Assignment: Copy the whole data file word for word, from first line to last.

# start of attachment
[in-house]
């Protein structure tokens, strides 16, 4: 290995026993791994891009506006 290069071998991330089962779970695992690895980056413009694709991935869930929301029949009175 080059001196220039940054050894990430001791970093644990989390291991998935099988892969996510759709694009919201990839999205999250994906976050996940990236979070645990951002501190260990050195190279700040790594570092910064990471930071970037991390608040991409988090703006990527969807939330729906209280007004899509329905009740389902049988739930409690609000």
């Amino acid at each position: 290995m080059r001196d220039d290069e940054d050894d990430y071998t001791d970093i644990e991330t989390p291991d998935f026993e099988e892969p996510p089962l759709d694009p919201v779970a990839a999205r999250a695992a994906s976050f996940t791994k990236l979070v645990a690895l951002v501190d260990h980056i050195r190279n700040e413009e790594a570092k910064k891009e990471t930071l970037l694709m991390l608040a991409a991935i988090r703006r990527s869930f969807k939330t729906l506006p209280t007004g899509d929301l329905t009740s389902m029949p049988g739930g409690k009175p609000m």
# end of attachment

[in-house]
């Protein structure tokens, strides 16, 4: 290995026993791994891009506006 290069071998991330089962779970695992690895980056413009694709991935869930929301029949009175 080059001196220039940054050894990430001791970093644990989390291991998935099988892969996510759709694009919201990839999205999250994906976050996940990236979070645990951002501190260990050195190279700040790594570092910064990471930071970037991390608040991409988090703006990527969807939330729906209280007004899509329905009740389902049988739930409690609000």
């Amino acid at each position: 290995m080059r001196d220039d290069e940054d050894d990430y071998t001791d970093i644990e991330t989390p291991d998935f026993e099988e892969p996510p089962l759709d694009p919201v779970a990839a999205r999250a695992a994906s976050f996940t791994k990236l979070v645990a690895l951002v501190d260990h980056i050195r190279n700040e413009e790594a570092k910064k891009e990471t930071l970037l694709m991390l608040a991409a991935i988090r703006r990527s869930f969807k939330t729906l506006p209280t007004g899509d929301l329905t009740s389902m029949p049988g739930g409690k009175p609000m």